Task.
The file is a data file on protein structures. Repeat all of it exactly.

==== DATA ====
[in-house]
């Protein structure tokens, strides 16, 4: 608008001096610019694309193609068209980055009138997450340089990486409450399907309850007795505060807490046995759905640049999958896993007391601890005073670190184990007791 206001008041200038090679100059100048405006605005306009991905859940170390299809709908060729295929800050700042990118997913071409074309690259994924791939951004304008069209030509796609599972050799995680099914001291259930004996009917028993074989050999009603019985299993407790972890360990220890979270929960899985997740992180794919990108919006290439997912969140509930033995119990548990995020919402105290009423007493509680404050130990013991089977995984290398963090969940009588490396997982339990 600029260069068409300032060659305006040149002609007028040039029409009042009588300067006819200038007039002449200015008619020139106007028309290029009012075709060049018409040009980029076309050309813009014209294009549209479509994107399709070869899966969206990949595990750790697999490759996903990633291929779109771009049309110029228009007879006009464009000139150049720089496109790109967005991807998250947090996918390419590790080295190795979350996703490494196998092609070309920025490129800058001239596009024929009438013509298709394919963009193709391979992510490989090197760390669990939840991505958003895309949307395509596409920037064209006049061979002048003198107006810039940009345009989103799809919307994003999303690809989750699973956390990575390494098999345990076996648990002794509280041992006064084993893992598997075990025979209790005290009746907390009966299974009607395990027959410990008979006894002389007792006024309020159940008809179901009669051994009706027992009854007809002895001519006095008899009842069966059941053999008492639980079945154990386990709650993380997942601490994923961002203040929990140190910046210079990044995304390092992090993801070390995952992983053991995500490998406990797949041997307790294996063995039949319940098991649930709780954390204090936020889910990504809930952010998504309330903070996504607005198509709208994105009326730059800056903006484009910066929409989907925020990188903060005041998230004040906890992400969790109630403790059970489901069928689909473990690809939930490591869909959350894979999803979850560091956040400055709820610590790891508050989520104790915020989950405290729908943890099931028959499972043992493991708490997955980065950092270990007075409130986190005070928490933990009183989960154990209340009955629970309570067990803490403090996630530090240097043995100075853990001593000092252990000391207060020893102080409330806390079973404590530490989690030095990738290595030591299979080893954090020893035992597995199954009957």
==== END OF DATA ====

[in-house]
């Protein structure tokens, strides 16, 4: 608008001096610019694309193609068209980055009138997450340089990486409450399907309850007795505060807490046995759905640049999958896993007391601890005073670190184990007791 206001008041200038090679100059100048405006605005306009991905859940170390299809709908060729295929800050700042990118997913071409074309690259994924791939951004304008069209030509796609599972050799995680099914001291259930004996009917028993074989050999009603019985299993407790972890360990220890979270929960899985997740992180794919990108919006290439997912969140509930033995119990548990995020919402105290009423007493509680404050130990013991089977995984290398963090969940009588490396997982339990 600029260069068409300032060659305006040149002609007028040039029409009042009588300067006819200038007039002449200015008619020139106007028309290029009012075709060049018409040009980029076309050309813009014209294009549209479509994107399709070869899966969206990949595990750790697999490759996903990633291929779109771009049309110029228009007879006009464009000139150049720089496109790109967005991807998250947090996918390419590790080295190795979350996703490494196998092609070309920025490129800058001239596009024929009438013509298709394919963009193709391979992510490989090197760390669990939840991505958003895309949307395509596409920037064209006049061979002048003198107006810039940009345009989103799809919307994003999303690809989750699973956390990575390494098999345990076996648990002794509280041992006064084993893992598997075990025979209790005290009746907390009966299974009607395990027959410990008979006894002389007792006024309020159940008809179901009669051994009706027992009854007809002895001519006095008899009842069966059941053999008492639980079945154990386990709650993380997942601490994923961002203040929990140190910046210079990044995304390092992090993801070390995952992983053991995500490998406990797949041997307790294996063995039949319940098991649930709780954390204090936020889910990504809930952010998504309330903070996504607005198509709208994105009326730059800056903006484009910066929409989907925020990188903060005041998230004040906890992400969790109630403790059970489901069928689909473990690809939930490591869909959350894979999803979850560091956040400055709820610590790891508050989520104790915020989950405290729908943890099931028959499972043992493991708490997955980065950092270990007075409130986190005070928490933990009183989960154990209340009955629970309570067990803490403090996630530090240097043995100075853990001593000092252990000391207060020893102080409330806390079973404590530490989690030095990738290595030591299979080893954090020893035992597995199954009957």